Secrets of the Tree People — Adam’s Angle

I’ve never met a giant redwood that was an overnight success. It takes time for that fragile seed to develop into a firmly rooted colossus.

But when it is full-grown, it is nigh unshakable. And, according to Psalm 1, a flourishing tree is what every believer should resemble. But if that’s the case, why don’t we know more “spiritual redwoods” than we do?

The answer is because it takes more than just time to grow in our faith. Just like a sapling needs a balanced menu of sunlight and water, so we need the right spiritual diet. The key to spiritual staying power is found when we give up a diet of evil and feed richly and consistently on God’s Word.

I Wanna Be a Tree When I Grow Up

Psalm 1 gives us two plant pictures: one is of a flourishing tree, and the other one is of plant chaff getting blown away by the wind. These images represent two types of people. Which would you rather be like?

It sounds pretty good to be a “tree”-type of person: “He is like a tree planted by streams of water, which yields its fruit in season and whose leaf does not wither. Whatever he does prospers” (Psalm 1:3).

Not too shabby! This type of person has a constant source of life, even during the dry seasons when there is no rain. His or her life yields fruit (good stuff) season by season. The leaves not withering speaks of being able to endure the rough times even in a heat wave. And, best of all, this type of person is chased down by God’s bounty in whatever task he or she faces, “Whatever he does, prospers.”

In contrast, the “chaff”-type of person doesn’t sound all that great: “Not so the wicked! They are like chaff that the wind blows away. Therefore the wicked will not stand in the judgment, nor sinners in the assembly of the righteous” (Psalm 1:4-5).

Here today, gone tomorrow. A flash the pan. Overnight superstars who won’t last the long haul. We’re surrounded by them every time we turn on the TV or look at the world around us. We drool over the “success” of lesser heroes and get swayed to follow their path to prosperity. But at the end of the day, fleeting bright success disappears in the face of everlasting judgment.

Better to be one of the “tree” people, don’t you think?

You, On a Spiritual Diet

So, how can we grow up to become spiritual redwoods? First, we need to give up our diet of evil. (Sounds ominous, doesn’t it?) I don’t mean Oreos. I mean we need to get rid of the tainted sources of “wisdom” that we plan our lives by. Consider how the Psalmist puts it: “Blessed is the man, who does not walk in the counsel of the wicked or stand in the way of sinners, or sit in the seat of mockers” (Psalm 1:1).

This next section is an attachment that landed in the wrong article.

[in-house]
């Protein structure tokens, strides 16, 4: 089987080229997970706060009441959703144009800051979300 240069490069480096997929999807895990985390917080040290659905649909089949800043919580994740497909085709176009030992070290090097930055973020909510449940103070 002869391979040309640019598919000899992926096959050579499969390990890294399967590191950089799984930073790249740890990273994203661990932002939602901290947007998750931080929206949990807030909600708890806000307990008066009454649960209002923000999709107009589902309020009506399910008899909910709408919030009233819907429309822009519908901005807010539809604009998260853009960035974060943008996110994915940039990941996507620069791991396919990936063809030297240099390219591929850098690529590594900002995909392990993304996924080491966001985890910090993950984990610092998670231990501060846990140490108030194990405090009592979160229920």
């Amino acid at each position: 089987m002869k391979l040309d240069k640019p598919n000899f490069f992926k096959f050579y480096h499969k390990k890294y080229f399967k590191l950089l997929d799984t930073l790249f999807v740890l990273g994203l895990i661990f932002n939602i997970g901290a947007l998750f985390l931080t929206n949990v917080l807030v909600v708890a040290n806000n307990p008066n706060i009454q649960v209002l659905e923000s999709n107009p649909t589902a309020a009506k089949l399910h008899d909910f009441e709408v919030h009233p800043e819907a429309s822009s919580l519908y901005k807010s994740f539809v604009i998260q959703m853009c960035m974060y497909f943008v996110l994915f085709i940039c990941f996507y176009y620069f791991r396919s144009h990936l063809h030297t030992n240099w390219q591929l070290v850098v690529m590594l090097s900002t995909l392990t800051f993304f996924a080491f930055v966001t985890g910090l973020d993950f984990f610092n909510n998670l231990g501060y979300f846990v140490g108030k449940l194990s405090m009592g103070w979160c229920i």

Where are we getting our advice from? Do we hang on every word that comes from Oprah’s mouth? Should we follow the “sound” financial advice of our second-cousin Guido who has figured out how to beat the system?

Be careful what you feed yourself. So many people out there offering advice are only pushing deep-fried Twinkies for the soul. You need more than that if your faith is going to survive the long haul.

What do you need? A rich and consistent feeding on the Word of God: “His delight is in the law of the LORD, and on his law he meditates day and night” (Psalm 1:2).

As simple as it sounds to say “read your Bible,” there’s a bit more to it. Richly and consistently feeding on the word of God might look different for each one of us.

Some of us may need to buckle down and commit to reading our Bibles for 15 minutes each day. If you’ve never read the whole Bible, you need to do so. If there’s a book of the Bible you haven’t read in a while, now would be a good time to check it out again. Maybe memorizing verses is where you’re at. We all need to work on obeying the Word of God.

So, dig deep and be consistent. It will be worth it. When those hot and dry seasons in your life blow in, you’ll have your root network developed. Those hard times will blow by as you continue to blossom and bear fruit over the long haul.

— Adam Pivec